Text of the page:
APPAs Center for Facilities Research (CFaR) is sponsoring and conducting research that is expected to produce a widely-accepted model for understanding the total cost of investing in and maintaining college and university facilities. This Strategic Investment Model and Asset Investment Strategy is intended to assist higher education policy makers (e.g., presidents and chancellors, boards of trustees, legislators, etc.) to better understand the impact of major decisions on such key issues as resource allocation, building design criteria, recruitment and retention of faculty and students, construction strategies, the nature of the learning and research environment, and accountability measures. Completed and published in July 2007.
The Effect of Educational Facilities on Recruitment and Retention of Students
David A. Cain, Carter & Burgess, Inc.
Gary L. Reynolds, The Colorado College
[Read Executive Summary: Research Findings;
Read Executive Summary: Comparative Analysis;
Order the full report]
In 1984 the Carnegie Foundation for the Advancement of Teaching conducted a study evaluating the decision-making process of parents and potential students in selecting an institution of higher education. [Carnegie Foundation Survey of the Transition from High School to College, 1984-85; a summary of results was published as How Do Students Choose a College in the January/February 1986 issue of Change.]
This research project will update and more fully explore the impact of the type and quality of educational facilities on the recruitment and retention of today's parents and students. The project will confirm and clarify the relative correlation of the various facilities related issues to recruitment and retention decision-making process of parents and students.
A number of facilities departments at U.S. colleges and universities recharge their in-house construction services, but how they establish charge-out rates is not well-understood. This study seeks comparative information on recharge rates to develop a template for structuring in-house construction rates.
Phase I of the study has been completed, and a summary was published in the July/August 2004 issue of Facilities Manager . Thirty-three institutions responded to a Web-based survey instrument. The institutions ranged from a small, private liberal arts baccalaureate college to a multi-campus, public doctoral research extensive university. Twenty-four of the responses were from doctoral research institutions. Most of the responses were from public institutions. Participants have access to the early results of the study.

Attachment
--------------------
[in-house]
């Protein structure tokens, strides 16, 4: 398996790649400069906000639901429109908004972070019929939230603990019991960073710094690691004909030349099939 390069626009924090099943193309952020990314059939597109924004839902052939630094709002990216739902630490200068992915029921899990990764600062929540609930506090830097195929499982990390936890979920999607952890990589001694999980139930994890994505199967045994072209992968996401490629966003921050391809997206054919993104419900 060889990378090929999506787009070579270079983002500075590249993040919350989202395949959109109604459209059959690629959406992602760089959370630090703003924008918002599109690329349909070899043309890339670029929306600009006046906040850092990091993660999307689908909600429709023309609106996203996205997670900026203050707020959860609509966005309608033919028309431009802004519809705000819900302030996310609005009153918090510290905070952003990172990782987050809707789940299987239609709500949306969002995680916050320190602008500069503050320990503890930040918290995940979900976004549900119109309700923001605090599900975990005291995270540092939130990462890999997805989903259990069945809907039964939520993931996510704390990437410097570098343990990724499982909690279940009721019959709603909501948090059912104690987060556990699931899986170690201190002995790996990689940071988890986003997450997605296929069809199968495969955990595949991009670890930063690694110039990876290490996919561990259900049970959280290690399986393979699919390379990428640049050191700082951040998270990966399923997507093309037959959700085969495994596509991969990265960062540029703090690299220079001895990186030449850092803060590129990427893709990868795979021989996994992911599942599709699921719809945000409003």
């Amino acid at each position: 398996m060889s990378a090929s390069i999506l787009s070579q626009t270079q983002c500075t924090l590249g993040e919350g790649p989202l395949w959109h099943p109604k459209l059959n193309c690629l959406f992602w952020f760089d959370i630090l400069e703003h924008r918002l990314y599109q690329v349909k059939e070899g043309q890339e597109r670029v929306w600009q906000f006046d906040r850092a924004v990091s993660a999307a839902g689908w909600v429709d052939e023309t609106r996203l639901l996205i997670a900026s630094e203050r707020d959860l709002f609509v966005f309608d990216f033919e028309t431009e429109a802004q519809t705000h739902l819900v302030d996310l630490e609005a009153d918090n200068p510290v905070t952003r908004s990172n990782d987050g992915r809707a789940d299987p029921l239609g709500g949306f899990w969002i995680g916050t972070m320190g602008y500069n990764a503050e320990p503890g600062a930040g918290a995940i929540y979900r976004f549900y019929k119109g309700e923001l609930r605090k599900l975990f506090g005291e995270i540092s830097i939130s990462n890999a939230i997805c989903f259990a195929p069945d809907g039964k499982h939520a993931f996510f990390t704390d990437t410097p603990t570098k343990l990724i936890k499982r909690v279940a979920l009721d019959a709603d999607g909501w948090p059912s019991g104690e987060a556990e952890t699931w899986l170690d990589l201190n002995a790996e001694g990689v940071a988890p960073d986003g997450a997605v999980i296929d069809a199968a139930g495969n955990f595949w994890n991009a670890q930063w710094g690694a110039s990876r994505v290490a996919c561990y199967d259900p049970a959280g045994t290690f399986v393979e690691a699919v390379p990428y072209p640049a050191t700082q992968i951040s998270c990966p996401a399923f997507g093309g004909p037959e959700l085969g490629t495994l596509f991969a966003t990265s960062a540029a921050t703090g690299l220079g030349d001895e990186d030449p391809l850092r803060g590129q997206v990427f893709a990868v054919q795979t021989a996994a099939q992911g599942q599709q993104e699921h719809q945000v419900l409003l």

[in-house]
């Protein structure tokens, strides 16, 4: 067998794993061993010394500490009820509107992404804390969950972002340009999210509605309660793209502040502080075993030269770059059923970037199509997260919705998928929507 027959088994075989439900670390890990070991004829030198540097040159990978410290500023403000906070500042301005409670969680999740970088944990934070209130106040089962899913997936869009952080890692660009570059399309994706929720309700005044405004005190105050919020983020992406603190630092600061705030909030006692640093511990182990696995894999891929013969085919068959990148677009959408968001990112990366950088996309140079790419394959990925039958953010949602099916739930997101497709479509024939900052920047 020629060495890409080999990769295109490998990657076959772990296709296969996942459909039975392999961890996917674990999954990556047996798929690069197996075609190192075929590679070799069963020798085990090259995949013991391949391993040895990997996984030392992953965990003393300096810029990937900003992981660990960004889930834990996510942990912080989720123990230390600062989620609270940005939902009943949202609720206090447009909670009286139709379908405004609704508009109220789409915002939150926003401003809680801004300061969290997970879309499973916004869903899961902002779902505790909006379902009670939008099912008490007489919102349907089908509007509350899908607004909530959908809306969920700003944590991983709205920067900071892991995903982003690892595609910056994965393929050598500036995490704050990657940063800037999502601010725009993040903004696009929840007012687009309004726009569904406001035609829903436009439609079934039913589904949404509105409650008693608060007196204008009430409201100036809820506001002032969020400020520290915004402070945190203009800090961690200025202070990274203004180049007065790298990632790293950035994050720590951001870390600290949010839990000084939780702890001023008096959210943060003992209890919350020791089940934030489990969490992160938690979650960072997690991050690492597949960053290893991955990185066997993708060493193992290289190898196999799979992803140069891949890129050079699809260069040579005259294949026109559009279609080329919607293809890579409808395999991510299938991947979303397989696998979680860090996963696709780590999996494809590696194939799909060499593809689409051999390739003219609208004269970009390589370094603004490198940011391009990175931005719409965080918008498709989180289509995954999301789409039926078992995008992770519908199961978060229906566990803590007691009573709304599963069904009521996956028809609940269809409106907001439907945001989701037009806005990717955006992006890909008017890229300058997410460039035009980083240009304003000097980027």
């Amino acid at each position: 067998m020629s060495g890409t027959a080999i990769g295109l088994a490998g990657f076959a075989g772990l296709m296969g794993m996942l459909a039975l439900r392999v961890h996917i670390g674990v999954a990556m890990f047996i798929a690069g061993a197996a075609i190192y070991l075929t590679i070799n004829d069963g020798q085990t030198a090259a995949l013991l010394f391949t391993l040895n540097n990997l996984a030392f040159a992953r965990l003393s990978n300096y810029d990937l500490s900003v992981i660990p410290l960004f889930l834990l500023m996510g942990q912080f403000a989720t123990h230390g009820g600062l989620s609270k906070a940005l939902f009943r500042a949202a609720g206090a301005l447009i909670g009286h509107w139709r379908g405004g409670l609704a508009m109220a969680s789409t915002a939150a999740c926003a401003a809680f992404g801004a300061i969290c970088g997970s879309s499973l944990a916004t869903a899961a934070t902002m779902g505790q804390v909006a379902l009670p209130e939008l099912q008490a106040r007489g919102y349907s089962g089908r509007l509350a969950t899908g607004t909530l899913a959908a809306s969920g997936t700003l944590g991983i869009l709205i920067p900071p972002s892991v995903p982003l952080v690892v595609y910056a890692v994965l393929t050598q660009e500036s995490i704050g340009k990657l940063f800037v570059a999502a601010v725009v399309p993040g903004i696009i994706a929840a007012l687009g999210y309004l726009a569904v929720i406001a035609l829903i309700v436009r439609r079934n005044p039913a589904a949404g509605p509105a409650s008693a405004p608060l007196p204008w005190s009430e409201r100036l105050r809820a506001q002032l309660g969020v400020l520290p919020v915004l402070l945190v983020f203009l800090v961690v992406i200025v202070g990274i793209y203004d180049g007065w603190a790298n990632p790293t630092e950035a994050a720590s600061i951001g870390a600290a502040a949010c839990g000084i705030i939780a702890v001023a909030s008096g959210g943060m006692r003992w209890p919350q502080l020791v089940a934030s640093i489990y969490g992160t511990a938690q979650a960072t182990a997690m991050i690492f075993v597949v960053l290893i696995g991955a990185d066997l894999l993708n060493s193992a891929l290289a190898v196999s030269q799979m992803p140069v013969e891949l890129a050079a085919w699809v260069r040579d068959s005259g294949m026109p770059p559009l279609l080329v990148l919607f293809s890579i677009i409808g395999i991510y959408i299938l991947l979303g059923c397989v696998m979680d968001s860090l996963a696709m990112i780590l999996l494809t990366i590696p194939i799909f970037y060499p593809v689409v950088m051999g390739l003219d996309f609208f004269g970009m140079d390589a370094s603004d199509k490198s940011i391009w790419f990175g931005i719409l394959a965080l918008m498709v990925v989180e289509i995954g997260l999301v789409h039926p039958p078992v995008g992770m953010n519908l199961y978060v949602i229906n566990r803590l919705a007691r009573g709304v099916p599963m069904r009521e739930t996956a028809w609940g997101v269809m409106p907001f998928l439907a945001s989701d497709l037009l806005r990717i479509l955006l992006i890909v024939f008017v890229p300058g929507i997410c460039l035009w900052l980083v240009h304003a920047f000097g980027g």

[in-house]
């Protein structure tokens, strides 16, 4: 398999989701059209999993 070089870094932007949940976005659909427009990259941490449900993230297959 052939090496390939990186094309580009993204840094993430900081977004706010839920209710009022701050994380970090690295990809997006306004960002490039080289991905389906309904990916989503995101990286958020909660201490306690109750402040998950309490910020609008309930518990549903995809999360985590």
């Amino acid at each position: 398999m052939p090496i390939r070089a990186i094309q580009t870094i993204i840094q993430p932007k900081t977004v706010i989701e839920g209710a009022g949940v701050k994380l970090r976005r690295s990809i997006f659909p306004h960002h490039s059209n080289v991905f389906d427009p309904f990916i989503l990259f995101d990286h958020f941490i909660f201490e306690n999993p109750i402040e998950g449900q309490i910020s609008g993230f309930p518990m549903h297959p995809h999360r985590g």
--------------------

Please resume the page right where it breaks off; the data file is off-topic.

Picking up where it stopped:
Phase II of the study is underway. The data is being analyzed to determine: 1) the current ratio of recharge rates to direct wages as a way to control for dollar amount variances due to geographical location, union versus non-union, private versus public, and small versus large institutions; and 2) the factors that influence the ratio (or multiplier). The development of a template for structuring in-house construction rates will be a fundamental part of the study conclusions.
The Facilities Condition Index as a Measure of the Condition of Public Universities in the United States as Perceived by the End Users
Robert J. Quirk, California State University, Long Beach
The Facilities Condition Index (FCI) is a relatively new term gaining more widespread use by university administrators to determine the relative condition of their campus facilities. This study will attempt to determine if the FCI is a reliable measure of facilities condition from the perspective of the end users in the classroom.
Data will be collected through existing empirical studies of universities who have established their FCI as reported through recognized sources such as the Strategic Assessment Model for Continuous Improvement, as published by APPA: The Association of Higher Education Facilities Officers, and through a proportionate stratified sampling of the populations faculty and students.
This study will question the null hypothesis that there is no relationship between the FCI and the perspective of the end users of public university facilities. The researcher also expects that these findings will provide additional credence to the FCI measurement and reveal an association between customer satisfaction and the condition of our public universities as measured by the Facilities Condition Index.
The selection of a design professional is an important task for an institution, concerning its physical assets, and it is imperative to hire the best-qualified professional. When combining the interest of being a good steward of university assets, along with the interest to obtain services better, cheaper, and faster, these paradigms come together at a focal point, when an institution goes into negotiations with an external A/E vendor. At stake is more than the acquisition of services. There is also the establishment of a partnership to arrive at the best outcome satisfying all interested participants dealing with capital projects, which usually have a long life span.
Using a single case study qualitative research methodology, in conjunction with contemporary continuous quality tools and LeanSigma techniques, Iowa State Universitys Facilities Planning and Management Department launched a quest to discover those factors most influential in this negotiating process.